Gusts of up to 99mph have seen flights cancelled, rail speed restrictions enforced and sections of other motorways also shut. Among the deaths thought to be linked to the weather was that of a two-year-old boy who was killed in Belsize Park, north London, when a 2 metre-high wall collapsed on him as he walked down a road. One man was killed after being blown into metal shutters in an industrial area of Strangeways, Manchester.

 

An elderly man in the Wirral, Merseyside, died of a suspected heart attack while working outside on a fence in the stormy weather. i177799616_13226_2Two schoolboys in Merseyside were badly injured after being crushed under trees. There were heavy downpours too and winds there reached 90mph across many parts of the country brought  heavy snowfall in northern areas. Roads, rail services, airports and ferry crossings were all affected, A major rescue operation was launched after the crew of a sinking British cargo ship abandoned the vessel around 50 miles off the Lizard, in Cornwall. All 26 crew left the listing MS Napoli, which had a hole in one side and a flooded engine, in a lifeboat. They were later winched aboard a rescue helicopter. A woman was crushed to death in Marple, near Stockport, Greater Manchester, when a wall collapsed on top of her. There were two deaths in neighbouring Cheshire, where it was thought that a man who was declared dead at Leighton hospital had been hit by a falling tree, police said. A male lorry driver was also killed when another vehicle was blown into the lorry’s path on the A55, near the Forte Posthouse hotel in Chester. i177757872_25588_2Another lorry driver was killed in North Yorkshire when his vehicle left the road and overturned in high winds on the A629 Skipton western bypass. In the Midlands, the managing director of Birmingham airport, Richard Heard, 54, was killed on his way to work when a large branch smashed into his car windscreen on the B4373 near Bridgnorth, Shropshire, at 5.45am. Further south, in Streatley, west Berkshire, a passenger in a Ford Fiesta died shortly after midday when a tree fell on to the car, police said. British Airways cancelled 130 flights on domestic and short-haul routes in and out of Heathrow and Manchester airports. At the main line station at London Bridge, part of the forecourt roof collapsed. There were no injuries but part of the main concourse was blocked, disrupting services. The Met Office warned that the severe conditions had disrupted travel across the UK for most the day, while the Environment Agency issued 36 flood warnings for England and Wales. Peak gusts of 99mph were recorded on the Isle of Wight. Forecasters said other gusts could hit 80mph on high ground and in coastal areas, and up to 70mph across the rest of the UK…..(too late now!) Channel crossings, the M25 Dartford bridge and the M2, M6 and M20 motorways were all hit by the stormy weather, police said. Scottish Power said around 30,000 homes were without electricity in Cheshire and mid and north Wales. The gales led to the port of Dover being closed to ships. P&O Ferries, which operates services between the Kent port and Calais, advised passengers due to sail not to travel at all. In Scotland, the A9 was shut after storms brought the first major snowfall of the year and two lorries jackknifed between Dalwhinnie and Blair Atholl in the Highlands. Snow also fell on the Pennines stretch of the M62 in Yorkshire.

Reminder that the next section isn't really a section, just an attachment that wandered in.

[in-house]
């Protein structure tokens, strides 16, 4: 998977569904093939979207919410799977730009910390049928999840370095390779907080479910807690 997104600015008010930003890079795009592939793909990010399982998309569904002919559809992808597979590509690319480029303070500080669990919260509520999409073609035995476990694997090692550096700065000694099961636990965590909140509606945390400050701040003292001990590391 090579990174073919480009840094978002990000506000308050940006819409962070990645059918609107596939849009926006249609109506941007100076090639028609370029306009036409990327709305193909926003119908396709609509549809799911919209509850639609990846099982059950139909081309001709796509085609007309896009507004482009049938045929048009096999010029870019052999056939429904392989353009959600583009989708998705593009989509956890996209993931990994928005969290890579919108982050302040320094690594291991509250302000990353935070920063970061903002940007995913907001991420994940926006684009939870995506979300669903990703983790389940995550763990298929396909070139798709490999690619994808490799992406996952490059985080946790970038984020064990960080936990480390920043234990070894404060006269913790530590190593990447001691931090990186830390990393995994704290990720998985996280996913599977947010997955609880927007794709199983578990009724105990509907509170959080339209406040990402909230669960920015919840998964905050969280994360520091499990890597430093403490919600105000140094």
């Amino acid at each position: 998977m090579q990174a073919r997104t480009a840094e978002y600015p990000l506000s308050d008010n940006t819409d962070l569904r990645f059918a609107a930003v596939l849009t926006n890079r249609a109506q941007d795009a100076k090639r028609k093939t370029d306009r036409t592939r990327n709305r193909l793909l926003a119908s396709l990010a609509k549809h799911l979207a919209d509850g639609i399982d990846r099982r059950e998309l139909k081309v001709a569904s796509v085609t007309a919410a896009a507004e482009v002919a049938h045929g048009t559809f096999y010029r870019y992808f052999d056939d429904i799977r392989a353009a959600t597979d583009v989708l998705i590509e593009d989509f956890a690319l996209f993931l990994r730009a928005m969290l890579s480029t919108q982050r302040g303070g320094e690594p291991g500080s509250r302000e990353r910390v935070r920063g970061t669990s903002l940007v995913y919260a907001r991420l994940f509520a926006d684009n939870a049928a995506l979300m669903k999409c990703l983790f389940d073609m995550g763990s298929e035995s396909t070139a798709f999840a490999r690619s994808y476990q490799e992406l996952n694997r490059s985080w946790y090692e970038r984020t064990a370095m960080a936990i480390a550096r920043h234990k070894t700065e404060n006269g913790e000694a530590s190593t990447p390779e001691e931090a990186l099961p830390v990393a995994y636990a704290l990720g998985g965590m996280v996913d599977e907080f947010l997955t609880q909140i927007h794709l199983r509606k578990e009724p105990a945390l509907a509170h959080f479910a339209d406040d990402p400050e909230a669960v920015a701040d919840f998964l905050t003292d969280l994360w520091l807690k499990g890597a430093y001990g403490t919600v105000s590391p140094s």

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73 de Charles….

 

 

 

 

 

 

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Charles M0OXO